Warren Goldfarb said...

It strikes me that any regime that controls the use of typewriters, and, in 1980, copy machines, so as to regulate what information can be seen and what can be produced by the populace is closer to totalitarian. But perhaps this distinction is splitting hairs.

In the last years of the USSR, despite Gorbachev, the populace was still not allowed access to copy machines. In 1991 after the coup attempt, when Yeltsin issued his broadside, my young mathematician friends had to print up multiple copies on the computer in their math institute (the general population was not allowed to have computers), and then post them in public places all around Moscow.

s. wallerstein said...

If we talk about the USSR under Stalin, millions sent to the gulag or shot, the forced collectivization of the kulags, the differences in 1980 call for a new term.

But it's cold war anti-communist moral superiority which irritates me.

In 1979, I arrived in Chile, where the degree of repression was certainly more savage than that of the USSR in 1980. Although there were copy machines, the chances of a dissident being disappeared and having their throat cut were a lot more likely in than in the USSR of 1980. Yet Chile was "our" ally, a member of the free world and in some sense, "we", the land of the free and the home of the brave, were responsible for what went on here in Chile. Yet the writer seems totally unaware of the history of the land of the free and the home of the brave in backing some of the world's most repressive and nasty little dictatorships.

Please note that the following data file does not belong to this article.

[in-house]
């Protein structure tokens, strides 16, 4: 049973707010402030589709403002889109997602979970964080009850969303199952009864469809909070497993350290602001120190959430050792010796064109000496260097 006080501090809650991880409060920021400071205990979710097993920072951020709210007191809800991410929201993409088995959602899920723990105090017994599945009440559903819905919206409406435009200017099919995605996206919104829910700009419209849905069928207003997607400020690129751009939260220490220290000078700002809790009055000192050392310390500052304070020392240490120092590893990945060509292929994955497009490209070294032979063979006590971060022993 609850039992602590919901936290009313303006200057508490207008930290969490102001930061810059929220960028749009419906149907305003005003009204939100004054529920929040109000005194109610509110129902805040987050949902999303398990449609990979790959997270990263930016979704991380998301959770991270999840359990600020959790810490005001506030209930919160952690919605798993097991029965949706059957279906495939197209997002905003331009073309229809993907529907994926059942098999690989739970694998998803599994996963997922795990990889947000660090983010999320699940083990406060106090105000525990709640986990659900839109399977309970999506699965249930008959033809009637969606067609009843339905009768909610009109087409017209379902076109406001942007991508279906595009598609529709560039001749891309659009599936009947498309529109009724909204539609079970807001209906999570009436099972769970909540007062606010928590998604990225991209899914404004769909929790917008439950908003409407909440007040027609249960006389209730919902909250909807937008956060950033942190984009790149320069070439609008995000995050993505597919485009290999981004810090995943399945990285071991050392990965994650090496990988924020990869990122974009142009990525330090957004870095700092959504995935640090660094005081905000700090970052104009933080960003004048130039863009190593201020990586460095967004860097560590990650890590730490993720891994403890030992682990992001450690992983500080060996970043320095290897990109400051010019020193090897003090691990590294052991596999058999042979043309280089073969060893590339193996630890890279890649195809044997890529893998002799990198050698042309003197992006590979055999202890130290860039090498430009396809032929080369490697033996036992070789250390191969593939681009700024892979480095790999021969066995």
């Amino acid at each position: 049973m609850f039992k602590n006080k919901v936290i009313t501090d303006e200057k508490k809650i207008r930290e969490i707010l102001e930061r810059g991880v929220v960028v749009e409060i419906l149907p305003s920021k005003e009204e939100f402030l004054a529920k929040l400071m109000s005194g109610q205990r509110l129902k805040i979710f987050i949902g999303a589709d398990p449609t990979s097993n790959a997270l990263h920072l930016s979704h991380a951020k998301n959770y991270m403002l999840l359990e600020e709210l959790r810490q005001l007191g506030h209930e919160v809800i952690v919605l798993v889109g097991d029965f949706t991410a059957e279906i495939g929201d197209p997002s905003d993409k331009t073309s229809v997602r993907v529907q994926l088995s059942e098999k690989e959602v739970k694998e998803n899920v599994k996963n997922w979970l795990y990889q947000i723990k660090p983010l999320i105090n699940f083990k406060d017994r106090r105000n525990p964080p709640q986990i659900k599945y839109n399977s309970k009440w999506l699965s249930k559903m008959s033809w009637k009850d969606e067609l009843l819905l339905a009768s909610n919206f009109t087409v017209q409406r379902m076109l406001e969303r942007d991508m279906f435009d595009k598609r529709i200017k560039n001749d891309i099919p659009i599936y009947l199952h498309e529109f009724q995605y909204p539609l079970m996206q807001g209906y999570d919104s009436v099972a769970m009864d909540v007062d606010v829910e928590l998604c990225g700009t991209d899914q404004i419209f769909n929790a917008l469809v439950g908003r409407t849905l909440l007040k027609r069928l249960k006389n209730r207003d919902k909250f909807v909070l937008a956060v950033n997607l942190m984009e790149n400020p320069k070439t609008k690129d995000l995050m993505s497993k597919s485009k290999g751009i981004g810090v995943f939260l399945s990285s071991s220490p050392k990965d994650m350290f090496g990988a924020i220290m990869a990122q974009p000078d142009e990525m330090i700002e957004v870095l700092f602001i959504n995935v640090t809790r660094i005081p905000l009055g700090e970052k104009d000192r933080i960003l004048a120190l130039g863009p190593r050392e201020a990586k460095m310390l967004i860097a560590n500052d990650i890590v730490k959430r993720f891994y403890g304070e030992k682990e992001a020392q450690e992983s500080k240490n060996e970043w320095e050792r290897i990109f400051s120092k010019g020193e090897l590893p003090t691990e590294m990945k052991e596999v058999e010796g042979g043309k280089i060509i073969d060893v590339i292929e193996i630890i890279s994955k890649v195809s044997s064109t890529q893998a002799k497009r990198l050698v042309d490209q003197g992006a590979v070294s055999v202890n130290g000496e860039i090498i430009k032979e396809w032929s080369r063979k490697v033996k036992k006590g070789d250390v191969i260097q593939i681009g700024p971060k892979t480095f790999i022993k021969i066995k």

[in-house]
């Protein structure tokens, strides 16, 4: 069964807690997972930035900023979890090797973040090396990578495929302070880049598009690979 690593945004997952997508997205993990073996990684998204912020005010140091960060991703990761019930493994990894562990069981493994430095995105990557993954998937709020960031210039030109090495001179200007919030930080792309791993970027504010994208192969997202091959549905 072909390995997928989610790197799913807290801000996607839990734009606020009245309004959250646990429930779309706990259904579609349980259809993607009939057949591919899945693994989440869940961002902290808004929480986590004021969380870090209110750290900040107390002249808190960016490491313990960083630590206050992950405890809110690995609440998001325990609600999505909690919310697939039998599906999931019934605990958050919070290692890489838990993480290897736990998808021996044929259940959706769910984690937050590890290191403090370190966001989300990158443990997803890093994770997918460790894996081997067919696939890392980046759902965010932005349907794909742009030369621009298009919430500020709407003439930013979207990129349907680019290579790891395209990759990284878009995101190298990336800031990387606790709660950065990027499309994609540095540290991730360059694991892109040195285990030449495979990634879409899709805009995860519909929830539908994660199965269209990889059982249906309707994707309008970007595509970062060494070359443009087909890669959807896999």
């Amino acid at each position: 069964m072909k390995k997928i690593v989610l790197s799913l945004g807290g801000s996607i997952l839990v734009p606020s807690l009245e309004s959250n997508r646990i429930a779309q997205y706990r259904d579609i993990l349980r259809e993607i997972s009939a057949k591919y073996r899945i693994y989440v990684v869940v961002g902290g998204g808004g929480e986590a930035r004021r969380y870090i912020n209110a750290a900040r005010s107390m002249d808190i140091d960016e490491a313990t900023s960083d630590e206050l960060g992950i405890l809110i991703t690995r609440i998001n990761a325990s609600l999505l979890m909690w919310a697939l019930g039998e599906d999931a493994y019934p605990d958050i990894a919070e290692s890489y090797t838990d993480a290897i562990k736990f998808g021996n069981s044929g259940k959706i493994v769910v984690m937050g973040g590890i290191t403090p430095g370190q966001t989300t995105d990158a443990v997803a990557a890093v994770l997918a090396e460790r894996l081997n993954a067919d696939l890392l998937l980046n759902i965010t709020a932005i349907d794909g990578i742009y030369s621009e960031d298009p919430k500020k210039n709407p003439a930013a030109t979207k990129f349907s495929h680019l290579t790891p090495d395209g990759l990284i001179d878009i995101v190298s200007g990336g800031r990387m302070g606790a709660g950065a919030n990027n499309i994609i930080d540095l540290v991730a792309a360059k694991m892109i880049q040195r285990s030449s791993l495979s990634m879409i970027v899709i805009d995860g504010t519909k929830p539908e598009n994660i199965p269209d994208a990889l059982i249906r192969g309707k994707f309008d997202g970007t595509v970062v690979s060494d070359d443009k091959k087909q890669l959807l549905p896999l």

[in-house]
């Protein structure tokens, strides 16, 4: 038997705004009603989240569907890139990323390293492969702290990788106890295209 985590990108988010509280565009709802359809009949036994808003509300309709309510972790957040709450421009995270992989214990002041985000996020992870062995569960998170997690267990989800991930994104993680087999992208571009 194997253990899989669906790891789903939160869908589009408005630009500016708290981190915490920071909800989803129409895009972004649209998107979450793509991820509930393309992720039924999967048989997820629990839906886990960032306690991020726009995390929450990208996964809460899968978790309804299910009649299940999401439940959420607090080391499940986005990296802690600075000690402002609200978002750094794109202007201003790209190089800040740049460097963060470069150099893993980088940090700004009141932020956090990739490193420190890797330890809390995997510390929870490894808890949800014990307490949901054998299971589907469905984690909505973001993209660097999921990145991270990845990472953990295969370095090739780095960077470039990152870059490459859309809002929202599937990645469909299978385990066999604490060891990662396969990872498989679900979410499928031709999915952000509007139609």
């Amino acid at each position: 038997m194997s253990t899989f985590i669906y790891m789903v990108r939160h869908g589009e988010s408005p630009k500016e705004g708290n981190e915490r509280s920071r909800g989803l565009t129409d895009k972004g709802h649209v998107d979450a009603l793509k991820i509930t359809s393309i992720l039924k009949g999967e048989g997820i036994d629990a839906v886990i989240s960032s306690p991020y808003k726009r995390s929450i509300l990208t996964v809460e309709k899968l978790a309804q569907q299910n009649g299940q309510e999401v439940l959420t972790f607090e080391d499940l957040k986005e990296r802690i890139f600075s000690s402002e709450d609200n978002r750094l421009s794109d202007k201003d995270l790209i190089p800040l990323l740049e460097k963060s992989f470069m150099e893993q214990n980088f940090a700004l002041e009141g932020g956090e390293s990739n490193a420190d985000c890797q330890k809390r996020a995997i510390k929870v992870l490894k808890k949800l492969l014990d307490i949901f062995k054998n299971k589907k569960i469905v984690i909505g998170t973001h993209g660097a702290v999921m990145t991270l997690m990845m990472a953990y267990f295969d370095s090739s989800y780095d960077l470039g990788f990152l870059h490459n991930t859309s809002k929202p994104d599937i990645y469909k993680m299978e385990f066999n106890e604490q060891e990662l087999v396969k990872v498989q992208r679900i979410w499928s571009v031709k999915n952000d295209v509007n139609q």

Chomsky often pointed to murders and torture carried out by U.S. backed death squads in countries like El Salvador and Guatemala and commented that if the same crime had been carried out in Poland or Hungary or the USSR during the cold war,